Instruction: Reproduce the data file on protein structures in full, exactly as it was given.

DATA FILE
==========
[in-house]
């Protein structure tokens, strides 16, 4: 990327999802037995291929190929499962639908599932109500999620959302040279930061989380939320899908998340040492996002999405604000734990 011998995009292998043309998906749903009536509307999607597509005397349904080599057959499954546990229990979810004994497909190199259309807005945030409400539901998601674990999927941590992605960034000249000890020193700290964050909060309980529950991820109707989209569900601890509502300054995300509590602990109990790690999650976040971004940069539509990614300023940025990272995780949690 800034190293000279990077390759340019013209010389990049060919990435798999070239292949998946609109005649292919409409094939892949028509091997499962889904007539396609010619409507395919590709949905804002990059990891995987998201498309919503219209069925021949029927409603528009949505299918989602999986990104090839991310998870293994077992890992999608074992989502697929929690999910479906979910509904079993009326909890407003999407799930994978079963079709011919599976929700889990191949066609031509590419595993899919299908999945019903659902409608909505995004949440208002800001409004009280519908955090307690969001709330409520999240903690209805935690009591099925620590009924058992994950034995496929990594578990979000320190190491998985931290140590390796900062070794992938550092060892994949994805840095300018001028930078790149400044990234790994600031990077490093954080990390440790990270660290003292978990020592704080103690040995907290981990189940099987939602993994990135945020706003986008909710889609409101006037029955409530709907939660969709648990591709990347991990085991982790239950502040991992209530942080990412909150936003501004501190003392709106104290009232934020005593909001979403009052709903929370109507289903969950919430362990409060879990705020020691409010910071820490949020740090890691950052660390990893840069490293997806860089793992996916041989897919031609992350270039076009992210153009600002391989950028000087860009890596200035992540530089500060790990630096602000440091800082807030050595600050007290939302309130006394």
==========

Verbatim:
[in-house]
């Protein structure tokens, strides 16, 4: 990327999802037995291929190929499962639908599932109500999620959302040279930061989380939320899908998340040492996002999405604000734990 011998995009292998043309998906749903009536509307999607597509005397349904080599057959499954546990229990979810004994497909190199259309807005945030409400539901998601674990999927941590992605960034000249000890020193700290964050909060309980529950991820109707989209569900601890509502300054995300509590602990109990790690999650976040971004940069539509990614300023940025990272995780949690 800034190293000279990077390759340019013209010389990049060919990435798999070239292949998946609109005649292919409409094939892949028509091997499962889904007539396609010619409507395919590709949905804002990059990891995987998201498309919503219209069925021949029927409603528009949505299918989602999986990104090839991310998870293994077992890992999608074992989502697929929690999910479906979910509904079993009326909890407003999407799930994978079963079709011919599976929700889990191949066609031509590419595993899919299908999945019903659902409608909505995004949440208002800001409004009280519908955090307690969001709330409520999240903690209805935690009591099925620590009924058992994950034995496929990594578990979000320190190491998985931290140590390796900062070794992938550092060892994949994805840095300018001028930078790149400044990234790994600031990077490093954080990390440790990270660290003292978990020592704080103690040995907290981990189940099987939602993994990135945020706003986008909710889609409101006037029955409530709907939660969709648990591709990347991990085991982790239950502040991992209530942080990412909150936003501004501190003392709106104290009232934020005593909001979403009052709903929370109507289903969950919430362990409060879990705020020691409010910071820490949020740090890691950052660390990893840069490293997806860089793992996916041989897919031609992350270039076009992210153009600002391989950028000087860009890596200035992540530089500060790990630096602000440091800082807030050595600050007290939302309130006394």